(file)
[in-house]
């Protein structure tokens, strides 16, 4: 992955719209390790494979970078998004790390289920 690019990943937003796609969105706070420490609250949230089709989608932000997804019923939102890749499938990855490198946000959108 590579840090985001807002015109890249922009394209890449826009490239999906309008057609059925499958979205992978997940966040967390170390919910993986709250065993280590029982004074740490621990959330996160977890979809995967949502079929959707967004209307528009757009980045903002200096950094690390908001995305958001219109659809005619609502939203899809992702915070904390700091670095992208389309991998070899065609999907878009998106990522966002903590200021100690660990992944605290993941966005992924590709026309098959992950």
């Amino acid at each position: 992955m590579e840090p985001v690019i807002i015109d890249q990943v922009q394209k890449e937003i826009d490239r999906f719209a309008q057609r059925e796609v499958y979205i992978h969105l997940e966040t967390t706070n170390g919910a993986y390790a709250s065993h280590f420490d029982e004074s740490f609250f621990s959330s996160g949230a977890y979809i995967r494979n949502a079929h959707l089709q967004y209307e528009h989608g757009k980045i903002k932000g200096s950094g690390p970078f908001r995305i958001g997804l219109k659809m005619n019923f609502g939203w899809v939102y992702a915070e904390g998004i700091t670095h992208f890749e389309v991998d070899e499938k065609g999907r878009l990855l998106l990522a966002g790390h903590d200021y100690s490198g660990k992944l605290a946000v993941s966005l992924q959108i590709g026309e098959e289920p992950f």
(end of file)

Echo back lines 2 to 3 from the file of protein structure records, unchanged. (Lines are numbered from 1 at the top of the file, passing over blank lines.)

């Protein structure tokens, strides 16, 4: 992955719209390790494979970078998004790390289920 690019990943937003796609969105706070420490609250949230089709989608932000997804019923939102890749499938990855490198946000959108 590579840090985001807002015109890249922009394209890449826009490239999906309008057609059925499958979205992978997940966040967390170390919910993986709250065993280590029982004074740490621990959330996160977890979809995967949502079929959707967004209307528009757009980045903002200096950094690390908001995305958001219109659809005619609502939203899809992702915070904390700091670095992208389309991998070899065609999907878009998106990522966002903590200021100690660990992944605290993941966005992924590709026309098959992950």
């Amino acid at each position: 992955m590579e840090p985001v690019i807002i015109d890249q990943v922009q394209k890449e937003i826009d490239r999906f719209a309008q057609r059925e796609v499958y979205i992978h969105l997940e966040t967390t706070n170390g919910a993986y390790a709250s065993h280590f420490d029982e004074s740490f609250f621990s959330s996160g949230a977890y979809i995967r494979n949502a079929h959707l089709q967004y209307e528009h989608g757009k980045i903002k932000g200096s950094g690390p970078f908001r995305i958001g997804l219109k659809m005619n019923f609502g939203w899809v939102y992702a915070e904390g998004i700091t670095h992208f890749e389309v991998d070899e499938k065609g999907r878009l990855l998106l990522a966002g790390h903590d200021y100690s490198g660990k992944l605290a946000v993941s966005l992924q959108i590709g026309e098959e289920p992950f």